Former health campaigner ‘had touched many lives’

Dick van Steenis with his two grandchildren
Dick van Steenis with his two grandchildren

TRIBUTES have been paid after the death of a former GP who worked to improve public health.

Health campaigner Dick van Steenis worked as the clinical assistant in oncology at St Richard’s Hospital, in Chichester, and lived in Barnham from 1973 until 1989. He died on Monday, aged 78.

His son, Huw van Steenis, said: “Dick touched many lives and continued to have active contact with patients long after he retired. After retiring as a GP, he remained very active in public service as an expert witness and health campaigner.

“He became one of the UK’s leading authorities into the health effects of environmental pollution. As an expert witness, he helped overturn over two dozen public inquiries and as a campaigner he sought new standards to reduce industrial pollution.”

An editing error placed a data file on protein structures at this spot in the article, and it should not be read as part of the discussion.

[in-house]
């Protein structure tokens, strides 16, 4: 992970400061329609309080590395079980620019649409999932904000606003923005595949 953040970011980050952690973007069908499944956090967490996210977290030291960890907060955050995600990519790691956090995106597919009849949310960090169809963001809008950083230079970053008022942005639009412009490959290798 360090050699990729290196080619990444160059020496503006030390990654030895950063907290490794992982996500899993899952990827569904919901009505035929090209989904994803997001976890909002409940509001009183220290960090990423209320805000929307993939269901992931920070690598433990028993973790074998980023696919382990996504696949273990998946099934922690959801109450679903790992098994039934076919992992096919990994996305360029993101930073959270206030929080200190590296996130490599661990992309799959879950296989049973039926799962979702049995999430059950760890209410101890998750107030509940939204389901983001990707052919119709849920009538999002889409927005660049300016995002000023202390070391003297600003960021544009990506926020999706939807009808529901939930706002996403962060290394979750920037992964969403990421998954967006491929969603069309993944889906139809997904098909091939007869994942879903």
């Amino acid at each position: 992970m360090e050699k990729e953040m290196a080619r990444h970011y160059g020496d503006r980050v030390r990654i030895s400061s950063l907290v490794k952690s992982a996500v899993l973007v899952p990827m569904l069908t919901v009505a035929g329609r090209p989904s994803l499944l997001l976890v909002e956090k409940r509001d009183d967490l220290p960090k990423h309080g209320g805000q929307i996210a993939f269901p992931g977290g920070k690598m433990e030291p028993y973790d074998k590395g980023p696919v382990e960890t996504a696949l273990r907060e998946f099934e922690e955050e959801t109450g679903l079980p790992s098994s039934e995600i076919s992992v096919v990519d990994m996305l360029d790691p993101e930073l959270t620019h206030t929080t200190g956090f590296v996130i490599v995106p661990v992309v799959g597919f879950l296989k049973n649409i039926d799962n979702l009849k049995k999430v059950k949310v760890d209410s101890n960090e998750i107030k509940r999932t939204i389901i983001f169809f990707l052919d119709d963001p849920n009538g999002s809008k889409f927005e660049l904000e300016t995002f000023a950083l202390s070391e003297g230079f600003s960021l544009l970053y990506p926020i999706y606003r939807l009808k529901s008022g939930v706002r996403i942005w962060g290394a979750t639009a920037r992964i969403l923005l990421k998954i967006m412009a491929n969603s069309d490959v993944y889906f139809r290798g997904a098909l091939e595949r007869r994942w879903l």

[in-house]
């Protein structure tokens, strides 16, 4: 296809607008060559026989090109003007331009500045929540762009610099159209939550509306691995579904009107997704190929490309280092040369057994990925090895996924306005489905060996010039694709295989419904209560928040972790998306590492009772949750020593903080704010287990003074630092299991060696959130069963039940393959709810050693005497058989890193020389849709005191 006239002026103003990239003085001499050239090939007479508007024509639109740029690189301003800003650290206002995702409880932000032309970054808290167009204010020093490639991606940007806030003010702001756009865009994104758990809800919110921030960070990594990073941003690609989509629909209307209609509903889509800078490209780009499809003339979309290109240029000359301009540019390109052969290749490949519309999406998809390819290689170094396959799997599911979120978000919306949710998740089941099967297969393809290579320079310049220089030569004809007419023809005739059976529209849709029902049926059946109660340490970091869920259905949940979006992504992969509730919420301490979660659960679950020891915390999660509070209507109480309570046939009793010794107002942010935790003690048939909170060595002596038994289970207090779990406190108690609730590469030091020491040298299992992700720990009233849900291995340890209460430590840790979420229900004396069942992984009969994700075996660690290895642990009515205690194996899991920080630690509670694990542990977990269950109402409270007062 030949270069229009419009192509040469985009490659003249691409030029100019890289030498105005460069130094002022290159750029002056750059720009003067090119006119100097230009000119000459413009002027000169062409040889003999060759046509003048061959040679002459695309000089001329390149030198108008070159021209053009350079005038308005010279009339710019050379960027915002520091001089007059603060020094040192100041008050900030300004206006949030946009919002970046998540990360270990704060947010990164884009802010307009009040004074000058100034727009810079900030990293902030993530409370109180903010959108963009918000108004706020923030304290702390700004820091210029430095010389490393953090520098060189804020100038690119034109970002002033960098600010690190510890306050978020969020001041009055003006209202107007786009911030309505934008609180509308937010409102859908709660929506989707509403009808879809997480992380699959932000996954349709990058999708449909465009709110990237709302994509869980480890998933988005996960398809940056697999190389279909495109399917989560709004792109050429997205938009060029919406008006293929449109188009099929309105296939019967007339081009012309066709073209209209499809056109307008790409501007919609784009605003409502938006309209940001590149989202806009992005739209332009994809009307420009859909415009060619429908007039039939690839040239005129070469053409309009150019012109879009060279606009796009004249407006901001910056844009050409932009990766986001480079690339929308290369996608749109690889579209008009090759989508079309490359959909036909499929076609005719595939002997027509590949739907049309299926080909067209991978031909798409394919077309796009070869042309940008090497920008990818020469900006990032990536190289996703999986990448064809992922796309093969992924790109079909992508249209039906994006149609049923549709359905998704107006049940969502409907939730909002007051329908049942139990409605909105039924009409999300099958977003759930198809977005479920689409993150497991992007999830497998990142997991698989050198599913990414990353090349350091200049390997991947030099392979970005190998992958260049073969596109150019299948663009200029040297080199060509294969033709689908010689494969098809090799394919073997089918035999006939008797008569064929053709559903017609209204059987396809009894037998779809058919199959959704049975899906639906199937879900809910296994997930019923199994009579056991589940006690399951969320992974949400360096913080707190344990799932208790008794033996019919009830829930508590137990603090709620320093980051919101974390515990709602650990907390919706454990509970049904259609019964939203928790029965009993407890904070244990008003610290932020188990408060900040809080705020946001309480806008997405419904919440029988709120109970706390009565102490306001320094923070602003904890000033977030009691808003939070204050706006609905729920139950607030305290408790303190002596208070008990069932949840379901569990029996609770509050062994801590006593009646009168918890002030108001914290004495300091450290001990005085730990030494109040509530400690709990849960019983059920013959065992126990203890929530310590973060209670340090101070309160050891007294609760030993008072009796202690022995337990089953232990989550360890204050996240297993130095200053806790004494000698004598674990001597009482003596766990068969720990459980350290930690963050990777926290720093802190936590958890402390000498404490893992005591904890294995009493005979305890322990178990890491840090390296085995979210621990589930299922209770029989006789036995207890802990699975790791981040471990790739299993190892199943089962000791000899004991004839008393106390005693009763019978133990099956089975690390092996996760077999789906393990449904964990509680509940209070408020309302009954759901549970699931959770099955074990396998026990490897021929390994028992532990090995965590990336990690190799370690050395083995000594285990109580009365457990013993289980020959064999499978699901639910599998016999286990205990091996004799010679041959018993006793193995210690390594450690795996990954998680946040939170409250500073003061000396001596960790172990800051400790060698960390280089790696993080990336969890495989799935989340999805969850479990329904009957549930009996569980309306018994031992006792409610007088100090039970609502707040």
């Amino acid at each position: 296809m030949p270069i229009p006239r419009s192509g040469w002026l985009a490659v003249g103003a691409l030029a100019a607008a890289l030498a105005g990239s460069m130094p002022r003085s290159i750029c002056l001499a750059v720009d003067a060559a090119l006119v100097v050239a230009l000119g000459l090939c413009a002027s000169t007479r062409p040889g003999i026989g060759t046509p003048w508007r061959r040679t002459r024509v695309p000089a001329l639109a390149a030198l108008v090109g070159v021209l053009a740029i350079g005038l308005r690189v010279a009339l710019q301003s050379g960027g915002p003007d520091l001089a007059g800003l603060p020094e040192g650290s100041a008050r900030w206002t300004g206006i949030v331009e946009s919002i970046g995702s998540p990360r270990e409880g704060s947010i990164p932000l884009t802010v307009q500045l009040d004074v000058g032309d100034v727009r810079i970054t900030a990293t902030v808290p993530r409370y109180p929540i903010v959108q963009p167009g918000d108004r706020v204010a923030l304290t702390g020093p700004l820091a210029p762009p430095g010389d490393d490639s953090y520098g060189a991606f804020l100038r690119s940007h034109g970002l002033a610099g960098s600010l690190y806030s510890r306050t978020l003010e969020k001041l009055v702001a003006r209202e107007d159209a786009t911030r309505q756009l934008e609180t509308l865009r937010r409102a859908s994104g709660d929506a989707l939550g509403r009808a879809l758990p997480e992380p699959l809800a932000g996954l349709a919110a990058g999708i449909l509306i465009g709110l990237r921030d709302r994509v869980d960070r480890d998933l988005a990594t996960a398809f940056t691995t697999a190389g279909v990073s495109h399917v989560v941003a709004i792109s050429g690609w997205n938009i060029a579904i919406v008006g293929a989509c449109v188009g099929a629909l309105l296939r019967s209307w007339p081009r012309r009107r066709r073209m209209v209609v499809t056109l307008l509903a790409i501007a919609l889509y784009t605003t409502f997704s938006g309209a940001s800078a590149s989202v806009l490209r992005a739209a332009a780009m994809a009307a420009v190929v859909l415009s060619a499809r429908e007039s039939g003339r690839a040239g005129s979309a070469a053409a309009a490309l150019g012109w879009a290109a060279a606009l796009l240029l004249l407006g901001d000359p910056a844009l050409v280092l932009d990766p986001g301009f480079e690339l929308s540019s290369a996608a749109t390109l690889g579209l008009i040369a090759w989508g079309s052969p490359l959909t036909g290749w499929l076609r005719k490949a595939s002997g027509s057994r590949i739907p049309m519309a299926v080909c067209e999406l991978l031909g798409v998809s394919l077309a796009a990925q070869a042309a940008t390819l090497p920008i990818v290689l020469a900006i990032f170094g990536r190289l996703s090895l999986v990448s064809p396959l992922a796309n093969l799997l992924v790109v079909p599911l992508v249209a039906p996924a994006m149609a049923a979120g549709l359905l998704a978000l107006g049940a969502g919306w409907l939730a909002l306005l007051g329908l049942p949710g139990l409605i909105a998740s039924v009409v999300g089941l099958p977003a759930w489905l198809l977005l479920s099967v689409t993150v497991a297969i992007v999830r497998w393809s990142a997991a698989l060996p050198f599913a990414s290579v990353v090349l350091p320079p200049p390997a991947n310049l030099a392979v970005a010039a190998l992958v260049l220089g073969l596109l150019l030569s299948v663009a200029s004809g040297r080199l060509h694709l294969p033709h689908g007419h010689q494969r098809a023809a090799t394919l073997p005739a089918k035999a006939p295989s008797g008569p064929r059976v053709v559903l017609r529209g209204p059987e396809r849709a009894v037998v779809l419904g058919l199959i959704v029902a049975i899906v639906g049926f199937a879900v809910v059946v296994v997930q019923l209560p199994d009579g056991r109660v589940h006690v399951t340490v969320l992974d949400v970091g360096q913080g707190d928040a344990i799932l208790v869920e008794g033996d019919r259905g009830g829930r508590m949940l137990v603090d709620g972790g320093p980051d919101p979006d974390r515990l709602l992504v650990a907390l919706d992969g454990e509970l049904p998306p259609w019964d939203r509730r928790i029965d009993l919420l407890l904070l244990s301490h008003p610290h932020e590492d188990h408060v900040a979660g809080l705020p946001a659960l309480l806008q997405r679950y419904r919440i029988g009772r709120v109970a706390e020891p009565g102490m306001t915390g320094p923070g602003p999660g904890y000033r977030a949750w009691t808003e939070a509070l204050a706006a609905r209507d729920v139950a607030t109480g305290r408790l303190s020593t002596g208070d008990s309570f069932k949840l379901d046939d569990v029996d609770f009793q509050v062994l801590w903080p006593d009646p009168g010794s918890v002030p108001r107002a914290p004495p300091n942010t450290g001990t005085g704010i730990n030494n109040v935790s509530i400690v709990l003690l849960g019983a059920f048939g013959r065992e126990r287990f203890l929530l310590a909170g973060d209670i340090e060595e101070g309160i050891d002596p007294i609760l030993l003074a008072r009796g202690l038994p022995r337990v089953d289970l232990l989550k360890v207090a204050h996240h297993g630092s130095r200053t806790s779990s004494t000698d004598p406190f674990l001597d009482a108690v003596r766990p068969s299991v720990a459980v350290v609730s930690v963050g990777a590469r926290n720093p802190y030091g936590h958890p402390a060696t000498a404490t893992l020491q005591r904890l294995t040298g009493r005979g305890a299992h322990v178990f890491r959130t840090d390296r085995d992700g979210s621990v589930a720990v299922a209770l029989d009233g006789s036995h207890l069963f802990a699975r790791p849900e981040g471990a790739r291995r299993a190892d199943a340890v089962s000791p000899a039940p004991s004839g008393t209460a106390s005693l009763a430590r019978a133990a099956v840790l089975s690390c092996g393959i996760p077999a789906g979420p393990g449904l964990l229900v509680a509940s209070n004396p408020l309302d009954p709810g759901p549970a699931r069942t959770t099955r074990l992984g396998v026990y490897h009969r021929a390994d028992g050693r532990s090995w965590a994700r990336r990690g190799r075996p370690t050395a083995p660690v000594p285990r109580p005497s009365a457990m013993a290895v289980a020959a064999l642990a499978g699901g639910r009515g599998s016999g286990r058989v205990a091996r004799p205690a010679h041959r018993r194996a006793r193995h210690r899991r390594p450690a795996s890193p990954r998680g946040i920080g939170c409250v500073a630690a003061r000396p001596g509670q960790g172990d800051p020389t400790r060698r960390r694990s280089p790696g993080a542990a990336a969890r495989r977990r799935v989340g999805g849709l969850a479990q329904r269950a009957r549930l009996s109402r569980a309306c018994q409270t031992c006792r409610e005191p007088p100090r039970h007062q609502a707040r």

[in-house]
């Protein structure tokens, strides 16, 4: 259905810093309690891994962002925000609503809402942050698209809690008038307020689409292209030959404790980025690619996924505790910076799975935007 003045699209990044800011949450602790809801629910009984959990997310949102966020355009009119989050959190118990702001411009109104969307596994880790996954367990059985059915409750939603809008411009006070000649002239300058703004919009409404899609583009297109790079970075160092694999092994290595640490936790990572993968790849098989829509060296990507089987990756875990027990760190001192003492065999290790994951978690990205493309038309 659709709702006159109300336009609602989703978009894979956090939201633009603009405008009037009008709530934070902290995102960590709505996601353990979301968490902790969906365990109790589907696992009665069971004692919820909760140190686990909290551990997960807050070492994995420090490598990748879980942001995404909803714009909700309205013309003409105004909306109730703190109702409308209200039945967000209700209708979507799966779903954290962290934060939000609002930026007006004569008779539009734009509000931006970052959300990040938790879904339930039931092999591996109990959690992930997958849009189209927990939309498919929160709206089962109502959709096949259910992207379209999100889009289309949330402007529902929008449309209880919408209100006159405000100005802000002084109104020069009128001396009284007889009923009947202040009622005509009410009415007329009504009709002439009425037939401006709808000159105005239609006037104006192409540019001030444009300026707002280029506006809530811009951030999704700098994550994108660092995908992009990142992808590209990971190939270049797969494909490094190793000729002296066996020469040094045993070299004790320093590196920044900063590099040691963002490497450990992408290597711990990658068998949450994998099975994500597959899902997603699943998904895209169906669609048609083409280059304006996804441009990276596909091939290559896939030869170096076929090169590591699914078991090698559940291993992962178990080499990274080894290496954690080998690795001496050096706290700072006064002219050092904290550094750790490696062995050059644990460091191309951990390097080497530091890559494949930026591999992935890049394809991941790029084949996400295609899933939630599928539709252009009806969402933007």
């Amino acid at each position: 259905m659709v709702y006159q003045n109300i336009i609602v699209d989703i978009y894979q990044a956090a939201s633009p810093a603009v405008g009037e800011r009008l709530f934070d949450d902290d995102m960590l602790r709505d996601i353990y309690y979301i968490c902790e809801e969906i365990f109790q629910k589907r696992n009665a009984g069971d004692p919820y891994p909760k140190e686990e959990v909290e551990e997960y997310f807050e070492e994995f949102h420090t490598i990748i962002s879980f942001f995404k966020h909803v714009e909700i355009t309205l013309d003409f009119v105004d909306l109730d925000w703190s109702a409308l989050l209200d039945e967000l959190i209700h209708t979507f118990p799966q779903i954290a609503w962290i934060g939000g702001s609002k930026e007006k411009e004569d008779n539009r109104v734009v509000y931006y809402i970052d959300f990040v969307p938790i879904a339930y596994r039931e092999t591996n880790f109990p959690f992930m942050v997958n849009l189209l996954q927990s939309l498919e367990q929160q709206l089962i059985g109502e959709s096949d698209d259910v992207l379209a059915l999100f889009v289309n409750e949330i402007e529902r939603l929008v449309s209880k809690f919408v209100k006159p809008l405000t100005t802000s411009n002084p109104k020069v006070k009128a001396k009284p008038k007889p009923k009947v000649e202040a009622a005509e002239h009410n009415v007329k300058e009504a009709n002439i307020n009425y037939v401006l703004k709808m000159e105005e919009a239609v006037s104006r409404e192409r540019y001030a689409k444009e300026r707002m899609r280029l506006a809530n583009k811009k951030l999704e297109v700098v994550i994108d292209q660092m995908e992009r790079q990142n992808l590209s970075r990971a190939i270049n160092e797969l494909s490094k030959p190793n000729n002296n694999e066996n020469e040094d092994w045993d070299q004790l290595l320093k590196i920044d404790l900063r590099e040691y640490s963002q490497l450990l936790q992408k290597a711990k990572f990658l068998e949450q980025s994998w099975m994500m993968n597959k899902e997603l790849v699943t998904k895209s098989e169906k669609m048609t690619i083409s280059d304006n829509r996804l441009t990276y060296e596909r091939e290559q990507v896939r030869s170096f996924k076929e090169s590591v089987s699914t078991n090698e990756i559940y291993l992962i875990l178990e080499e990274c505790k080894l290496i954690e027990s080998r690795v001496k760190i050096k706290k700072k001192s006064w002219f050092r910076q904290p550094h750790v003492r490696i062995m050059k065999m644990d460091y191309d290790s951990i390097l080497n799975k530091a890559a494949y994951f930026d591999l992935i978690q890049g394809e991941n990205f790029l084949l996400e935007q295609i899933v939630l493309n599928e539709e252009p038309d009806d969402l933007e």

One of his major studies came in 1994 when he used the simple device of mapping the use of asthma inhalers by primary school children to look at the health effects of pollution from power stations in south Wales.

He was convinced industrial pollution was behind the prevalence of childhood asthma in the UK and lung disease and cancer in adults. He was also the Dispensing Doctors’ Association’s vice chairman from 1986-1990.

Dick van Steenis was born on September 2, 1934, in Eindhoven, Holland and much of his education was in Australia where his family lived.

After moving to the UK, he lived with his family in Oving for many years and is survived by his second wife, Christine, and a son and a daughter.

A service of thanksgiving is being held at 1.30pm next Thursday at Wyesham Christian Fellowship Centre in Wyesham, Monmouth.